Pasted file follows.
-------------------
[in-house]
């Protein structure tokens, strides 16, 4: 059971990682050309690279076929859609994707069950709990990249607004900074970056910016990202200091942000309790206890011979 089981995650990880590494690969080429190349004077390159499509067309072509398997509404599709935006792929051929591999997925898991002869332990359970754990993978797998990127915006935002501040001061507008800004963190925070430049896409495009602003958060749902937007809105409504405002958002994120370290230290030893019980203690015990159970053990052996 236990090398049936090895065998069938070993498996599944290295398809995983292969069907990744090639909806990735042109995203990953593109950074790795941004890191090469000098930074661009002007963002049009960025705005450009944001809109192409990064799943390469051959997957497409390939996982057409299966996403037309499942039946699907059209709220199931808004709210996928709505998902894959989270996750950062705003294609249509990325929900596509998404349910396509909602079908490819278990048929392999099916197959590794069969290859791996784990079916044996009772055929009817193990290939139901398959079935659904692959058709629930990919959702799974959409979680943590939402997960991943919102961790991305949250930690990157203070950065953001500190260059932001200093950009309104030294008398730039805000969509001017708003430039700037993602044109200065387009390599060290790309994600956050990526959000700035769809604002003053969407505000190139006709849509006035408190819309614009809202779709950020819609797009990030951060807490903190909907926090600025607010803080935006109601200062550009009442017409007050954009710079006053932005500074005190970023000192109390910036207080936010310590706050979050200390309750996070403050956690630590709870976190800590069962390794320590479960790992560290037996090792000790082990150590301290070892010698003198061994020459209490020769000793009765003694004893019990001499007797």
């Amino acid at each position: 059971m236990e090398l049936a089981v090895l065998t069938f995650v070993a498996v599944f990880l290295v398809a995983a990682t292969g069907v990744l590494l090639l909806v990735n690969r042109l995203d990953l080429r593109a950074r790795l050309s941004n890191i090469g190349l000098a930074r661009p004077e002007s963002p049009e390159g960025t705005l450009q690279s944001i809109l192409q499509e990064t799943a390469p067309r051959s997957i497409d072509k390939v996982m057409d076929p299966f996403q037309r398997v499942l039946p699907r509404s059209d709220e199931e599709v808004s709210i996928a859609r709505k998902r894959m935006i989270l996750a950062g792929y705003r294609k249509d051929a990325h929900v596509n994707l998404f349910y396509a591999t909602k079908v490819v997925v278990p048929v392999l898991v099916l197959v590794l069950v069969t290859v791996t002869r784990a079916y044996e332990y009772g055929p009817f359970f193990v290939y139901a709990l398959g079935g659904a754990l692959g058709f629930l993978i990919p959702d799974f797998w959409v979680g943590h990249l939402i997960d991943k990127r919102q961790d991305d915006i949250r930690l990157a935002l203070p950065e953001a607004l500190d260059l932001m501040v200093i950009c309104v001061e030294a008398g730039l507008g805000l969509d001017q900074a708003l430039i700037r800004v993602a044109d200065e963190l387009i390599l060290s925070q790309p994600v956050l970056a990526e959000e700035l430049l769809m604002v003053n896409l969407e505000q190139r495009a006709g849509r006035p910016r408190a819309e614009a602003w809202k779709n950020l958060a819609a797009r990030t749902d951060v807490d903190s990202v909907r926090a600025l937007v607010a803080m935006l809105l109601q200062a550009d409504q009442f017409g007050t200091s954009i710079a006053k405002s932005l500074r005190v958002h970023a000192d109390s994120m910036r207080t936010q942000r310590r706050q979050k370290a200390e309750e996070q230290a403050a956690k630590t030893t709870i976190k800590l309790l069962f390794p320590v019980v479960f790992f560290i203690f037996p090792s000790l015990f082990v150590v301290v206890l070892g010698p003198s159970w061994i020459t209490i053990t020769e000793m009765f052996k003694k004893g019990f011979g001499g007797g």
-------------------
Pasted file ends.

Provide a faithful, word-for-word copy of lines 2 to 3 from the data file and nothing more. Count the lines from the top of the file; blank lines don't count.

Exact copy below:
């Protein structure tokens, strides 16, 4: 059971990682050309690279076929859609994707069950709990990249607004900074970056910016990202200091942000309790206890011979 089981995650990880590494690969080429190349004077390159499509067309072509398997509404599709935006792929051929591999997925898991002869332990359970754990993978797998990127915006935002501040001061507008800004963190925070430049896409495009602003958060749902937007809105409504405002958002994120370290230290030893019980203690015990159970053990052996 236990090398049936090895065998069938070993498996599944290295398809995983292969069907990744090639909806990735042109995203990953593109950074790795941004890191090469000098930074661009002007963002049009960025705005450009944001809109192409990064799943390469051959997957497409390939996982057409299966996403037309499942039946699907059209709220199931808004709210996928709505998902894959989270996750950062705003294609249509990325929900596509998404349910396509909602079908490819278990048929392999099916197959590794069969290859791996784990079916044996009772055929009817193990290939139901398959079935659904692959058709629930990919959702799974959409979680943590939402997960991943919102961790991305949250930690990157203070950065953001500190260059932001200093950009309104030294008398730039805000969509001017708003430039700037993602044109200065387009390599060290790309994600956050990526959000700035769809604002003053969407505000190139006709849509006035408190819309614009809202779709950020819609797009990030951060807490903190909907926090600025607010803080935006109601200062550009009442017409007050954009710079006053932005500074005190970023000192109390910036207080936010310590706050979050200390309750996070403050956690630590709870976190800590069962390794320590479960790992560290037996090792000790082990150590301290070892010698003198061994020459209490020769000793009765003694004893019990001499007797």
């Amino acid at each position: 059971m236990e090398l049936a089981v090895l065998t069938f995650v070993a498996v599944f990880l290295v398809a995983a990682t292969g069907v990744l590494l090639l909806v990735n690969r042109l995203d990953l080429r593109a950074r790795l050309s941004n890191i090469g190349l000098a930074r661009p004077e002007s963002p049009e390159g960025t705005l450009q690279s944001i809109l192409q499509e990064t799943a390469p067309r051959s997957i497409d072509k390939v996982m057409d076929p299966f996403q037309r398997v499942l039946p699907r509404s059209d709220e199931e599709v808004s709210i996928a859609r709505k998902r894959m935006i989270l996750a950062g792929y705003r294609k249509d051929a990325h929900v596509n994707l998404f349910y396509a591999t909602k079908v490819v997925v278990p048929v392999l898991v099916l197959v590794l069950v069969t290859v791996t002869r784990a079916y044996e332990y009772g055929p009817f359970f193990v290939y139901a709990l398959g079935g659904a754990l692959g058709f629930l993978i990919p959702d799974f797998w959409v979680g943590h990249l939402i997960d991943k990127r919102q961790d991305d915006i949250r930690l990157a935002l203070p950065e953001a607004l500190d260059l932001m501040v200093i950009c309104v001061e030294a008398g730039l507008g805000l969509d001017q900074a708003l430039i700037r800004v993602a044109d200065e963190l387009i390599l060290s925070q790309p994600v956050l970056a990526e959000e700035l430049l769809m604002v003053n896409l969407e505000q190139r495009a006709g849509r006035p910016r408190a819309e614009a602003w809202k779709n950020l958060a819609a797009r990030t749902d951060v807490d903190s990202v909907r926090a600025l937007v607010a803080m935006l809105l109601q200062a550009d409504q009442f017409g007050t200091s954009i710079a006053k405002s932005l500074r005190v958002h970023a000192d109390s994120m910036r207080t936010q942000r310590r706050q979050k370290a200390e309750e996070q230290a403050a956690k630590t030893t709870i976190k800590l309790l069962f390794p320590v019980v479960f790992f560290i203690f037996p090792s000790l015990f082990v150590v301290v206890l070892g010698p003198s159970w061994i020459t209490i053990t020769e000793m009765f052996k003694k004893g019990f011979g001499g007797g």